Published in issue 31:01/2015 of Ocean Geographic
South Africa – Thousands of dolphins surrounded our boat. An anxious flock of cape gannets darkened the skies as they watched over the arrival of humpbacks and Bryde’s whales for the impending feast. The sardines appeared. What was placid at first, exploded into a mad feeding frenzy – whistling of dolphins sparked coordinated attacks; gannets bombed into the water in a ferocious air-raid; cormorants zealously preyed on sardines that broke away from the shoal; lurking dusky sharks made their appearance from the deep. Amid the chaos, a dusky stamped its authority on our skipper, leaving teeth marks on his tank straps. A Bryde’s whale startled the other predators and stunned the frenzy with one majestic gulp, swallowing a third of the bait ball in slow motion. We clung onto our underwater cameras and fervently put the hardware to work. Nevertheless, no footage would sufficiently capture the experience of a spectator, to the greatest show (or shoal) on Earth.
That was the Sardine Run of 2011. I was one of the lucky ones.
The sardine run is an expedition that promises no guarantees. Images and videos on YouTube suggest that an epic diving adventure beckons, when all you need is to book a flight. In truth, the phenomenon is as elusive as the cause of the sardine run is puzzling. Every year, millions of sardines migrate from the eastern Agulhas Bank to the coast of KwaZulu-Natal, in shoals that can stretch four square miles. However, a myriad of factors must align before a bait ball can be realised as a scuba diving spectacle; a cold front must bring the migrating sardines to shallow waters; a pod of feeding dolphins must herd the shoal to the surface; and the entire phenomenon must be stationary and enduring enough for a feasible scuba dive. In the absence of any one variable, the day is lost. In 2011, I spent 7 hours each day over 9 days to look for the bait ball, and was eventually rewarded with 25 minutes of action. In hindsight, the 25 minutes experience was worth the trouble and enough for me to embark on a second attempt in May 2014.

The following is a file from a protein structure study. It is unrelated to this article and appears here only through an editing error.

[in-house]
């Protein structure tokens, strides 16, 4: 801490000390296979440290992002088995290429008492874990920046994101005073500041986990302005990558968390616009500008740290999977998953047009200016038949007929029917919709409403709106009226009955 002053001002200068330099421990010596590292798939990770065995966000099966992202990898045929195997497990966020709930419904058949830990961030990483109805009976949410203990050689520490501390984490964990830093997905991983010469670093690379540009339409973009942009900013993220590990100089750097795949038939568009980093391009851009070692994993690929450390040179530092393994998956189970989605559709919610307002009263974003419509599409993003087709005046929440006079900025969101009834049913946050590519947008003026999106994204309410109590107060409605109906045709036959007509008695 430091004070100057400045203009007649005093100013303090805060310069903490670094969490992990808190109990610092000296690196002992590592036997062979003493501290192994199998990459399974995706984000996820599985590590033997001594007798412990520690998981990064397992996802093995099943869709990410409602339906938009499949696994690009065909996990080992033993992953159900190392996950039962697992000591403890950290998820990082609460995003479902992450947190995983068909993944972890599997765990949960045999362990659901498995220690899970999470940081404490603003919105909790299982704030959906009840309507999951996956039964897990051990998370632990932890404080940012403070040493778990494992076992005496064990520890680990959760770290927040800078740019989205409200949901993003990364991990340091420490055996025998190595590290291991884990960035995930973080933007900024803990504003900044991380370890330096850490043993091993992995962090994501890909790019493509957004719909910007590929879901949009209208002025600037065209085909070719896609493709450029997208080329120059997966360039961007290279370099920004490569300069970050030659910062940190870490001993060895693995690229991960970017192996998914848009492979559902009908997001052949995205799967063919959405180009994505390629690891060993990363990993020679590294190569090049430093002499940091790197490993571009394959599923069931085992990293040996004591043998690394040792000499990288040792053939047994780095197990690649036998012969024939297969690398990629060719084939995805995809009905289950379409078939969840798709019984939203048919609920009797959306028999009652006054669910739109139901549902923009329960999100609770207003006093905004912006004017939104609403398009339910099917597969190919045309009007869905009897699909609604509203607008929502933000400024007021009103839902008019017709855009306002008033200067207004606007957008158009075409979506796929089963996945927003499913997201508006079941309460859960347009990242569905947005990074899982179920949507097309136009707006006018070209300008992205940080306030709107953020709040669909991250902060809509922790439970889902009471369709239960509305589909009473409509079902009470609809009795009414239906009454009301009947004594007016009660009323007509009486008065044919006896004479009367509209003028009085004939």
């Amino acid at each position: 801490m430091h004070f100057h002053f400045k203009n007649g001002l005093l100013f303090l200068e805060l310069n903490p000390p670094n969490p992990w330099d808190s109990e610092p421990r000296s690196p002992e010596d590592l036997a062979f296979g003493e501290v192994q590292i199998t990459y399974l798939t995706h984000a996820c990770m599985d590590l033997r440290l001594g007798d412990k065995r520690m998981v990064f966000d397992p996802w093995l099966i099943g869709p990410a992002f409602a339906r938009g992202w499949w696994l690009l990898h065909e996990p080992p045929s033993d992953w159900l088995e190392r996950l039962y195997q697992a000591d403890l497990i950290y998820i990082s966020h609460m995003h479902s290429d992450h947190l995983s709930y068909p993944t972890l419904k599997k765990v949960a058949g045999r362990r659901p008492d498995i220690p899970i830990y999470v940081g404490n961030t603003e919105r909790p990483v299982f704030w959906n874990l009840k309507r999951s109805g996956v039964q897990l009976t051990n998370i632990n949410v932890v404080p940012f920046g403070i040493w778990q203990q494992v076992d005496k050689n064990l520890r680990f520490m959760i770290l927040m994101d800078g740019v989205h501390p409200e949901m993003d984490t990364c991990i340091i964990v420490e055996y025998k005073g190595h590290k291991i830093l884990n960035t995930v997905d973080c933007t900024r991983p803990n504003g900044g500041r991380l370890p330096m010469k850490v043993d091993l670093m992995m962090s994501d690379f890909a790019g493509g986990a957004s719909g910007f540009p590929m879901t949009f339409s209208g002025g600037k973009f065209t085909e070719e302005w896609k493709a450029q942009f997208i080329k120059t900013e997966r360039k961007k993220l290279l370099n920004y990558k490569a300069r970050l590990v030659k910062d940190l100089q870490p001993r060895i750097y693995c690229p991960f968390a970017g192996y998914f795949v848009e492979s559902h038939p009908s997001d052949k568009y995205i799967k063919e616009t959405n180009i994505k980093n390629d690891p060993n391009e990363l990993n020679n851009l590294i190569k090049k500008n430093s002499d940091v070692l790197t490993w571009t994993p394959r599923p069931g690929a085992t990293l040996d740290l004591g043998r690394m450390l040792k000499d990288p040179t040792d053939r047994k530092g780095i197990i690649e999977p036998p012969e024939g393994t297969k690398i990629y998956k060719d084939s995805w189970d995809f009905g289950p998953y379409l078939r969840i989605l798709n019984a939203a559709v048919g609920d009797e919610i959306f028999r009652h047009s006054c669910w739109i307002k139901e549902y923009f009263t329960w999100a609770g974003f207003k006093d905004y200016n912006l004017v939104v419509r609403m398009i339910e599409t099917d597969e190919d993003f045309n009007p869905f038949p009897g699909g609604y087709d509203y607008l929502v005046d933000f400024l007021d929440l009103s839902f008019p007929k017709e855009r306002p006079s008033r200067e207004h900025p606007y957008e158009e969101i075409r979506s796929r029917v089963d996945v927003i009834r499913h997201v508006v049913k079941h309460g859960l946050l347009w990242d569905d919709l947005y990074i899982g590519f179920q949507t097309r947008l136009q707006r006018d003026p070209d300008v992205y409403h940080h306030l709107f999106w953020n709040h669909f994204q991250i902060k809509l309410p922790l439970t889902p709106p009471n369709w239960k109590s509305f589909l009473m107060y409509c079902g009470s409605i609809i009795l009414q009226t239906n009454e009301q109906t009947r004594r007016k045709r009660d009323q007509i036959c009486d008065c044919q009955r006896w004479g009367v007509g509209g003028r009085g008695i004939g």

Operators for the sardine run are predominantly stationed in Port St. Johns and Mboyti. However, there is a closely guarded secret found further south. A lone operator by the name of Rainer Schimpf is based in Port Elizabeth. I was curious about the less explored Algoa Bay. Rainer, of German origin, has been conducting sardine runs since 2001. He explained that at Algoa Bay, the sardine shoal was easier to access and stayed for a longer period from February till May. With no other operators, the experience with the bait ball was an exclusive affair. The offer appeared too good to be true and I was sceptical. Apparently, to be an operator in Port Elizabeth, a Whale Watching Permit, Film Permit and Marine Protection Area Permit are required; red tape that is too much trouble for others, but not for the German. Apart from the exclusivity, what really drew me to Port Elizabeth was the rare opportunity to get into the water with Orcas. Rainer reported sightings of Orcas over the last few seasons and had underwater photos to show for it. He left me no room for second thoughts.
“Keep expectations low,” I uttered this mantra on the first day of the 2014 sardine run. At 8am, we launched from Dom Pedro jetty in a twin-engine RIB. I was quickly reminded that the sardine run was no luxury cruise. Bouncing rather violently on the RIB was part of the program, usually for a good hour before someone reminded the skipper that a toilet break was due. The RIB then continued speeding over the swells in a fashion that appeared to be aimless to everyone on board, save the skipper.
“We follow the birds,” Rainer announced.
“What birds?” we thought to ourselves.
The 7 hours each day passed by slowly. Much of the time was spent in some sort of trancelike slumber that balanced the consciousness between detachment and not falling overboard. The ability to daydream was an important skill, so as not to notice the seconds ticking by. Motion-sickness pills that caused drowsiness were rather useful for this purpose.
“Whale!” someone shouted.